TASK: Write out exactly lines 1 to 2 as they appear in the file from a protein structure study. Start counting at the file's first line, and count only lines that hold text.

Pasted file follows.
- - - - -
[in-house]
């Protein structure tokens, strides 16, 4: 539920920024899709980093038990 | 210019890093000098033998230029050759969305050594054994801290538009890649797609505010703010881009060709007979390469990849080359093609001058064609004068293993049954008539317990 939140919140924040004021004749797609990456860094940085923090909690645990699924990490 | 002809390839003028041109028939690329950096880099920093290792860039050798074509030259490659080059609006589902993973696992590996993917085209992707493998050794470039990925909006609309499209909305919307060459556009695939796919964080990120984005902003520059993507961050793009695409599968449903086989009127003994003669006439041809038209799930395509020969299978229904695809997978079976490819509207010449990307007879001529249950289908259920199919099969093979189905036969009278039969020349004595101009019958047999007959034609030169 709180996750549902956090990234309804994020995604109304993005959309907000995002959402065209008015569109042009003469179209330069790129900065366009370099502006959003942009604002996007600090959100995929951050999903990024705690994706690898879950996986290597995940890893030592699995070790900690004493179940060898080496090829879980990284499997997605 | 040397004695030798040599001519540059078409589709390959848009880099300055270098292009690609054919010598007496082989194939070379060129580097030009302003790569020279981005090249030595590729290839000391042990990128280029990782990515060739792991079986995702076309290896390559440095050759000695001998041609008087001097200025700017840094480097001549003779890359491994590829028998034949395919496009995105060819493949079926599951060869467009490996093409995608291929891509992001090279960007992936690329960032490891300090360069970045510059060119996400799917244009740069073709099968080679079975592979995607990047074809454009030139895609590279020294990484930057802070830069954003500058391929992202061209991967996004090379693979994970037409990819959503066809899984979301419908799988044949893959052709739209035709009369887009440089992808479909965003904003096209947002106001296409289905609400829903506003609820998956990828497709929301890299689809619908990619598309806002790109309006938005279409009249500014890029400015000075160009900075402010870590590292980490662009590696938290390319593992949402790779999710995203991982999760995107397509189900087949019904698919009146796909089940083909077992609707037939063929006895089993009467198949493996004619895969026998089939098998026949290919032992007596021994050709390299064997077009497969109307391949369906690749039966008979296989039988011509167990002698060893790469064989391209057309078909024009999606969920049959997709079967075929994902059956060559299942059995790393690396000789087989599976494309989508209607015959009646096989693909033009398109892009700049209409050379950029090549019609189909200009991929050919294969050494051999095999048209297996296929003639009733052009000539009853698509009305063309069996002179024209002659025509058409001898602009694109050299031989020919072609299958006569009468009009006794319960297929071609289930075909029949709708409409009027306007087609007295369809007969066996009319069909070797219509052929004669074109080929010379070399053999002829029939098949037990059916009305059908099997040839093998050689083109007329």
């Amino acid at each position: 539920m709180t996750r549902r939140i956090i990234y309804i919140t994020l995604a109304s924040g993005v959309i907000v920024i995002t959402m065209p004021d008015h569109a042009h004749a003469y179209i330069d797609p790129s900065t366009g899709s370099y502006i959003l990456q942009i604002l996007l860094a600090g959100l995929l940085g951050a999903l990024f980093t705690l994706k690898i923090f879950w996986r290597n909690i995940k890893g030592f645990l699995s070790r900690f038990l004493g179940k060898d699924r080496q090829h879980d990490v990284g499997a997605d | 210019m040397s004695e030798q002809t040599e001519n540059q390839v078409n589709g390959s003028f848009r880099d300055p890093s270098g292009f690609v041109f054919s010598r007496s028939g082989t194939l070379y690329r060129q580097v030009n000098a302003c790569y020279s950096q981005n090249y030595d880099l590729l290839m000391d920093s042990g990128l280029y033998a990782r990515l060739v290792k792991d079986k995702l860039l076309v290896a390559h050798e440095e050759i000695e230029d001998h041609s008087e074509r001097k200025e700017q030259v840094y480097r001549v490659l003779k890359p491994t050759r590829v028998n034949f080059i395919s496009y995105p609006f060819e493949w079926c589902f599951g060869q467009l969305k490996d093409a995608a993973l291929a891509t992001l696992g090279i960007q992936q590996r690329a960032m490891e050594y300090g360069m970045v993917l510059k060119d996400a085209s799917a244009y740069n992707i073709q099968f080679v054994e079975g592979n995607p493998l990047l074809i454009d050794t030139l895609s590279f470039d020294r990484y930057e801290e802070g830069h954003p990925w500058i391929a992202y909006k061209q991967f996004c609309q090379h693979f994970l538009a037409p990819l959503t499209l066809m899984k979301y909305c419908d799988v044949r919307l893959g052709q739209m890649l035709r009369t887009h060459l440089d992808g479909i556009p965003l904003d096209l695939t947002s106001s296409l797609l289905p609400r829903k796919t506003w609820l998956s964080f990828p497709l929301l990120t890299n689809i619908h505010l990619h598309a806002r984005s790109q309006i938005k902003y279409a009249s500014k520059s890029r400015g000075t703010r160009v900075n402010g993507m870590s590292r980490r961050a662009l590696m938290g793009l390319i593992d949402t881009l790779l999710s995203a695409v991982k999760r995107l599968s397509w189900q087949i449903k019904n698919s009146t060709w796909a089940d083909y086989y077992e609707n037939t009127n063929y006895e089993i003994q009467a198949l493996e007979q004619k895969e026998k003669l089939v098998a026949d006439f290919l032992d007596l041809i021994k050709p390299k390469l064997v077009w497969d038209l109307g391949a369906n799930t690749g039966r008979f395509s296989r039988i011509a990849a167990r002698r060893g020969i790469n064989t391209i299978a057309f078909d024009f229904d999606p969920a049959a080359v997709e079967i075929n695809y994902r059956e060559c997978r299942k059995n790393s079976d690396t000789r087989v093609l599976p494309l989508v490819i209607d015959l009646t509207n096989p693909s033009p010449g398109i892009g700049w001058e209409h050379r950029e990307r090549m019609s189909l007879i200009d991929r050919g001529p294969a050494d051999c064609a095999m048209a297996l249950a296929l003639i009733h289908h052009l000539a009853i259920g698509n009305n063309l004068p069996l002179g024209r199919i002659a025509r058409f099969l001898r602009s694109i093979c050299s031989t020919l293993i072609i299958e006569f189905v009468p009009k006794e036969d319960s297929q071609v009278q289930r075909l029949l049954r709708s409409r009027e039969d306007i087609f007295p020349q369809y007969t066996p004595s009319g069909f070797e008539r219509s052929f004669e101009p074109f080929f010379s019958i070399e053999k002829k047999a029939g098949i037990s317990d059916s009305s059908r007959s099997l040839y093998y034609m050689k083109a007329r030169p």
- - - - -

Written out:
[in-house]
């Protein structure tokens, strides 16, 4: 539920920024899709980093038990 | 210019890093000098033998230029050759969305050594054994801290538009890649797609505010703010881009060709007979390469990849080359093609001058064609004068293993049954008539317990 939140919140924040004021004749797609990456860094940085923090909690645990699924990490 | 002809390839003028041109028939690329950096880099920093290792860039050798074509030259490659080059609006589902993973696992590996993917085209992707493998050794470039990925909006609309499209909305919307060459556009695939796919964080990120984005902003520059993507961050793009695409599968449903086989009127003994003669006439041809038209799930395509020969299978229904695809997978079976490819509207010449990307007879001529249950289908259920199919099969093979189905036969009278039969020349004595101009019958047999007959034609030169 709180996750549902956090990234309804994020995604109304993005959309907000995002959402065209008015569109042009003469179209330069790129900065366009370099502006959003942009604002996007600090959100995929951050999903990024705690994706690898879950996986290597995940890893030592699995070790900690004493179940060898080496090829879980990284499997997605 | 040397004695030798040599001519540059078409589709390959848009880099300055270098292009690609054919010598007496082989194939070379060129580097030009302003790569020279981005090249030595590729290839000391042990990128280029990782990515060739792991079986995702076309290896390559440095050759000695001998041609008087001097200025700017840094480097001549003779890359491994590829028998034949395919496009995105060819493949079926599951060869467009490996093409995608291929891509992001090279960007992936690329960032490891300090360069970045510059060119996400799917244009740069073709099968080679079975592979995607990047074809454009030139895609590279020294990484930057802070830069954003500058391929992202061209991967996004090379693979994970037409990819959503066809899984979301419908799988044949893959052709739209035709009369887009440089992808479909965003904003096209947002106001296409289905609400829903506003609820998956990828497709929301890299689809619908990619598309806002790109309006938005279409009249500014890029400015000075160009900075402010870590590292980490662009590696938290390319593992949402790779999710995203991982999760995107397509189900087949019904698919009146796909089940083909077992609707037939063929006895089993009467198949493996004619895969026998089939098998026949290919032992007596021994050709390299064997077009497969109307391949369906690749039966008979296989039988011509167990002698060893790469064989391209057309078909024009999606969920049959997709079967075929994902059956060559299942059995790393690396000789087989599976494309989508209607015959009646096989693909033009398109892009700049209409050379950029090549019609189909200009991929050919294969050494051999095999048209297996296929003639009733052009000539009853698509009305063309069996002179024209002659025509058409001898602009694109050299031989020919072609299958006569009468009009006794319960297929071609289930075909029949709708409409009027306007087609007295369809007969066996009319069909070797219509052929004669074109080929010379070399053999002829029939098949037990059916009305059908099997040839093998050689083109007329």